Bristol Robotics Laboratory tests helper bots in replica flat
Robots designed to help elderly people live more independently are being tested in a replica apartment.
The "living lab", built by Bristol Robotics Laboratory (BRL), mimics a single-storey flat and contains a network of Wi-Fi cameras and sensors.
Scientists believe it is the first time helper robots have been developed in a "real-life" environment.
Dr Praminda Caleb-Solly, from BRL, said the robots could step in "if someone forgets to eat or take medicines".
They will be tested to see how they overcome realistic scenarios, like navigating household clutter or picking things up for mobility-impaired residents.
Wi-fi cameras and sensors have also been installed on furniture, doors, medicine bottles, fridges, plugs and kettles inside the flat, dubbed the Personalised Assisted Living facility.
The sensors will gather data to create a picture of a person's individual habits and needs.
One of the features is a telepresence robot, which allows nurses, social workers or doctors to monitor patients remotely.
Dr Caleb-Solly said: "If an alert is sent because there is no activity in the house when a person would normally be up and about, an alert might be sent to the carer remotely.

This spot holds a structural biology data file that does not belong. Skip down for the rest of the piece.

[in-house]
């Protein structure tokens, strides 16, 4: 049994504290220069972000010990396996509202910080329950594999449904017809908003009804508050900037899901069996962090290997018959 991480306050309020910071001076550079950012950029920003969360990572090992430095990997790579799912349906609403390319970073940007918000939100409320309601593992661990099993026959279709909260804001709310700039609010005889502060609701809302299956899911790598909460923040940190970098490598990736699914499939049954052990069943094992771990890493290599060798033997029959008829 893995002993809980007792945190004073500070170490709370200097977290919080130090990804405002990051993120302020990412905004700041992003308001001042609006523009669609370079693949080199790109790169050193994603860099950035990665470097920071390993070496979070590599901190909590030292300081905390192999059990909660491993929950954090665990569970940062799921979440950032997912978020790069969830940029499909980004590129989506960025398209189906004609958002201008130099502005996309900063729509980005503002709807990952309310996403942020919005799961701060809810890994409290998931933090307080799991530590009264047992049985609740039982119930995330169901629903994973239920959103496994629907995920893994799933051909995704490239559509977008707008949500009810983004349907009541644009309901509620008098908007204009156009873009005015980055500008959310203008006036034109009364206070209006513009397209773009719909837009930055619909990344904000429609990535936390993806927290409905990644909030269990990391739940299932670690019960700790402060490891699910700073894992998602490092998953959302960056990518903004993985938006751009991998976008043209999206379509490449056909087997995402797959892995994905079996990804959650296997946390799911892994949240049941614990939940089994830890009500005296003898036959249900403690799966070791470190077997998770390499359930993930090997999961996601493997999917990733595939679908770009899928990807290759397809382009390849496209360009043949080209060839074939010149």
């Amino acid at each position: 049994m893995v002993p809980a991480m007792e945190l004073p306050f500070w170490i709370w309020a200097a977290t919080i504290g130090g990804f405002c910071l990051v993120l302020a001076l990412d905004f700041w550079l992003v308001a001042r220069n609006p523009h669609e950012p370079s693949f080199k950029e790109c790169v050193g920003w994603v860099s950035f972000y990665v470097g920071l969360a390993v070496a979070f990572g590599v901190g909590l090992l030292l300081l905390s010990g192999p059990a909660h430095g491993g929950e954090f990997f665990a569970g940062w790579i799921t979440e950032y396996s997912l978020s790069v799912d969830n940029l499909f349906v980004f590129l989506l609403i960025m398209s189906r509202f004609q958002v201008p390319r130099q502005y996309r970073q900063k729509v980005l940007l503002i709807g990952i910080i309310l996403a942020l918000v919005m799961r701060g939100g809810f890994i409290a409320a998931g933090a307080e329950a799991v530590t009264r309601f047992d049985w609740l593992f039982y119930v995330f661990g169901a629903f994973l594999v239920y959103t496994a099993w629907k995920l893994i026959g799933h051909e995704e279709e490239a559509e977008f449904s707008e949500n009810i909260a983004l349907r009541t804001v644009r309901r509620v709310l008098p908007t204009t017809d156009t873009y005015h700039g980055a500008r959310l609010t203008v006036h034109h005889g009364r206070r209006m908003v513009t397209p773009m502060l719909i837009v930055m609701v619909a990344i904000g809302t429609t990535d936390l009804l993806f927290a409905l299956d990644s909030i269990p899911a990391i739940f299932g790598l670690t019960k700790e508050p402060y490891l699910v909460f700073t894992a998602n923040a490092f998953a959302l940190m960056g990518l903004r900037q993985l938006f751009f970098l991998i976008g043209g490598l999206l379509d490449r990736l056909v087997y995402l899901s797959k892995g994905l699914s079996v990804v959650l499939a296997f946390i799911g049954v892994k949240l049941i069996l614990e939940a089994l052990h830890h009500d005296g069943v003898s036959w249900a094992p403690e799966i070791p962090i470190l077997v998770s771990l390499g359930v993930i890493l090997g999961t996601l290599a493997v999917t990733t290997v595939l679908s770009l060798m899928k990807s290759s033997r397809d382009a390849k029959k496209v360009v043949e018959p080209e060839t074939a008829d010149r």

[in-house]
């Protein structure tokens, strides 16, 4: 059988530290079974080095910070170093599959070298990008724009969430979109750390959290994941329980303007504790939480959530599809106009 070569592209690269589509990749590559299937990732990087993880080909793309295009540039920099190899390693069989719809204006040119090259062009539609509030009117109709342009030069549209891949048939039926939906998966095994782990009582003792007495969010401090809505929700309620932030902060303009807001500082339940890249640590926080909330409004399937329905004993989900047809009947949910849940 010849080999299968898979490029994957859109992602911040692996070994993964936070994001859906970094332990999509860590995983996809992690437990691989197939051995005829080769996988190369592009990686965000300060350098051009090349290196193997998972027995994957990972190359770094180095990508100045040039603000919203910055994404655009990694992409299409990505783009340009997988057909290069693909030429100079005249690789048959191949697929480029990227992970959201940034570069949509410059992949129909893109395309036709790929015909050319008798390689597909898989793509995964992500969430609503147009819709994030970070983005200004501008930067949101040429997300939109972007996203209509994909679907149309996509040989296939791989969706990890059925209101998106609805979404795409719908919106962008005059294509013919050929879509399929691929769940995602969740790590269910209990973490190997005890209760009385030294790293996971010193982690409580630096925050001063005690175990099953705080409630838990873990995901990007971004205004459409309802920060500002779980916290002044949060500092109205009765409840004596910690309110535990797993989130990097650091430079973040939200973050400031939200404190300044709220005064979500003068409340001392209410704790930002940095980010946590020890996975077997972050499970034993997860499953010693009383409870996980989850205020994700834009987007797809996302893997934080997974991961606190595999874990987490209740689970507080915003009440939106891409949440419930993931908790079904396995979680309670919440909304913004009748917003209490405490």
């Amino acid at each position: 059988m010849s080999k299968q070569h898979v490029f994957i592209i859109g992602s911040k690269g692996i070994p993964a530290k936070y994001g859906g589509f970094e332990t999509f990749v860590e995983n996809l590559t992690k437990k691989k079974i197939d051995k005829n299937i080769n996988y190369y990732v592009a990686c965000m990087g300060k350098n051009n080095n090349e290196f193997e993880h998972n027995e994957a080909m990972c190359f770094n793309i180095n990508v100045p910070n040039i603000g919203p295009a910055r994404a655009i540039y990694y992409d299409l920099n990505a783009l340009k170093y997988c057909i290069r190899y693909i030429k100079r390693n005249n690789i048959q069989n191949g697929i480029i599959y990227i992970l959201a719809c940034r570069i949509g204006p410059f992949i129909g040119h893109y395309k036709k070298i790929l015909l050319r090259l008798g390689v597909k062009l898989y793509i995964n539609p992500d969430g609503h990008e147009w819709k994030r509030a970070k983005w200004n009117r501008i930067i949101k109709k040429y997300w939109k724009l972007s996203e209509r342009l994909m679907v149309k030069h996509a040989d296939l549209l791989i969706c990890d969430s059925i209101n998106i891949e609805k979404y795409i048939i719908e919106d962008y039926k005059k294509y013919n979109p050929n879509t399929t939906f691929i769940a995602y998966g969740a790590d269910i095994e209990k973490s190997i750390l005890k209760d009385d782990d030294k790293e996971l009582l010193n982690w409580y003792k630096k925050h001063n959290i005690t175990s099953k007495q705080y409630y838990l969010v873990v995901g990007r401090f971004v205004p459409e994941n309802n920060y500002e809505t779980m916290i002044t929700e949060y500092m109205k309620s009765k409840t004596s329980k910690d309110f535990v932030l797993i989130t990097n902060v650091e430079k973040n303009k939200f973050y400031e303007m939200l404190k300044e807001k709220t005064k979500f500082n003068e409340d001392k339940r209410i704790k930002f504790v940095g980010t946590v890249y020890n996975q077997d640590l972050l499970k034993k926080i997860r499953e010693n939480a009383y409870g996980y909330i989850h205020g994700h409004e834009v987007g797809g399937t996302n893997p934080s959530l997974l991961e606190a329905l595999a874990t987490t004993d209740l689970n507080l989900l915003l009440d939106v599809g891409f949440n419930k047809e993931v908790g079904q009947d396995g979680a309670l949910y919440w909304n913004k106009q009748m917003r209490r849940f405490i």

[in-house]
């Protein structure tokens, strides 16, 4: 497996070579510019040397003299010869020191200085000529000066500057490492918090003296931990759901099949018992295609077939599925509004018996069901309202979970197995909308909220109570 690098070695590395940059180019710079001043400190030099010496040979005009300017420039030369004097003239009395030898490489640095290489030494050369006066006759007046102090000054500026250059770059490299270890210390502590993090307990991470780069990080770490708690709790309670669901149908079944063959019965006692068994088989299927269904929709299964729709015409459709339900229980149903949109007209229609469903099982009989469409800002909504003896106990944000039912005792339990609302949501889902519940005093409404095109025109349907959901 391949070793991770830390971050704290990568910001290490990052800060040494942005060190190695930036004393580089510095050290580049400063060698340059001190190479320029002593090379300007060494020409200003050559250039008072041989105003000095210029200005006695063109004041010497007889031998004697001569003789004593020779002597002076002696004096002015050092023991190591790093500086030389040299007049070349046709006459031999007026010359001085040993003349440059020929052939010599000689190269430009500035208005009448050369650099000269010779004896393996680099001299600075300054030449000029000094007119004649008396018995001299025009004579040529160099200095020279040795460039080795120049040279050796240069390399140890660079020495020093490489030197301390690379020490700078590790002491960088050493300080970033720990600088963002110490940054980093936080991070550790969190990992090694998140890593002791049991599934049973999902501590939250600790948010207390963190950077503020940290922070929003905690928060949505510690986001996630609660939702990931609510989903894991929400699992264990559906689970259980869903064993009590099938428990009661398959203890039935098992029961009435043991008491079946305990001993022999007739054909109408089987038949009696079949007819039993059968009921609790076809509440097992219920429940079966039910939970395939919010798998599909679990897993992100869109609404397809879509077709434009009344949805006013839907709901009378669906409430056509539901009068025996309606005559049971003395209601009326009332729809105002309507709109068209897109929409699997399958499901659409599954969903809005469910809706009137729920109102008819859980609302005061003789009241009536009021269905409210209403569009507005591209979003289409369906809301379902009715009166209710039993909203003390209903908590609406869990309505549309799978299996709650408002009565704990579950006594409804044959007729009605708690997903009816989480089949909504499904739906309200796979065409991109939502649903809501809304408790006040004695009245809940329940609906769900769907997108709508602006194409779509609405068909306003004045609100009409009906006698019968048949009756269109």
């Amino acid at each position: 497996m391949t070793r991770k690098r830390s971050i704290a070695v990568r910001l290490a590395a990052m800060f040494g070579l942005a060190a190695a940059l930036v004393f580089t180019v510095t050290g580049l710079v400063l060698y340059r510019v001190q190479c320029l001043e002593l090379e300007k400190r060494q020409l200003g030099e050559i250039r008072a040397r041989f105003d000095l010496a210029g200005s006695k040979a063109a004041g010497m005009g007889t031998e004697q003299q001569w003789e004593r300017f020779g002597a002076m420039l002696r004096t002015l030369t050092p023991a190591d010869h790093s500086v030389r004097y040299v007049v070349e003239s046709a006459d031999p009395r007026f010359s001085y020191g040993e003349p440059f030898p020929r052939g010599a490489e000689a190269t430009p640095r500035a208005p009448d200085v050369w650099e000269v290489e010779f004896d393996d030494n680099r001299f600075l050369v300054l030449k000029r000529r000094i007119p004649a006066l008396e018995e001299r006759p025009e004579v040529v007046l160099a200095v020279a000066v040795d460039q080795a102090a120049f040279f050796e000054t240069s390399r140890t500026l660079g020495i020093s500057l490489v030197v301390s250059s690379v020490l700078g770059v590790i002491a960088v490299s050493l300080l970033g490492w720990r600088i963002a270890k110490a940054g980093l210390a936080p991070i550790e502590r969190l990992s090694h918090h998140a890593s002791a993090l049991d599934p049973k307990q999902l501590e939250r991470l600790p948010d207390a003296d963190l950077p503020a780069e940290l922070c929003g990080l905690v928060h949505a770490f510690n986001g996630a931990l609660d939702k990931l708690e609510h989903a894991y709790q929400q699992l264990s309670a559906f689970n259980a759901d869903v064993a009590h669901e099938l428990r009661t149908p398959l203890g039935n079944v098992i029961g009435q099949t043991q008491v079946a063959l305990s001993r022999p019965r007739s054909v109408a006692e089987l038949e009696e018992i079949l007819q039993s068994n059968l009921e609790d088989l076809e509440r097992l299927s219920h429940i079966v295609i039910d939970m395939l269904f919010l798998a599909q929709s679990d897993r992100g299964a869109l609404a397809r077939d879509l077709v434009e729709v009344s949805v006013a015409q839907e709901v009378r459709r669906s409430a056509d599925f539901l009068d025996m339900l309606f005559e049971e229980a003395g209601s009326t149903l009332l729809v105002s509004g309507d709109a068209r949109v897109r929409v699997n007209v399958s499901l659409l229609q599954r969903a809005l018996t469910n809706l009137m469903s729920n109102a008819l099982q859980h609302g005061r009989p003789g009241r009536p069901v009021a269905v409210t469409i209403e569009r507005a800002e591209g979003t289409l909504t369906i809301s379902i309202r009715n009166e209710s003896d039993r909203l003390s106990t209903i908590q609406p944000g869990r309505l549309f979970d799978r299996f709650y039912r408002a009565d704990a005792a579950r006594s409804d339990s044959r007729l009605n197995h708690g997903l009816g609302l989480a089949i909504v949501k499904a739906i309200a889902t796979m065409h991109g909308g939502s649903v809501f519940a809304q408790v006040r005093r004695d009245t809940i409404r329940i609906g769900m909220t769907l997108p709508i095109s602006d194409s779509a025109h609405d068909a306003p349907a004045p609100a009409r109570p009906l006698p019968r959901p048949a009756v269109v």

"If there is no response from the person then the carer could activate the telepresence robot and see if there is a problem."
The studio will also enable elderly people, carers and clinicians to give their views on what they think is important.
"It's important for us to work in a participatory way for the people whose homes its going to be in," said Dr Caleb-Solly.
BBC Points West business correspondent, Dave Harvey:
There have been other caring robots, all over the world. Several were developed at the Bristol Robotics Lab, the largest academic research centre of its kind in the UK. But they have all been born in labs, and lived in lab conditions. The new centre is the first in the world to build a real life apartment, with its own bedroom, bathroom, kitchen and lounge as a reality check for the robot scientists.
And they have another unique ingredient, just as important as the high tech sensors, computers, and voice synthesisers. Older people, have been recruited to help the lab scientists assess their work. How do older people respond to an automated machine asking them if they want to play a game? What happens when Molly, the robot carer, talks to someone who has dementia?
These are vital questions, and the new lab hopes that asking them in a real-life situation will improve their work. How long before robots can live with us, keep a watchful eye over us in old age? "It's still a way off," smiles Dr Caleb-Solly, who leads the research. "But our new lab will make it sooner than it was."
The facility has been sponsored by The Anchor Society which supports elderly, frail and isolated people in Bristol.
It is hoped the apartment will speed up the development process.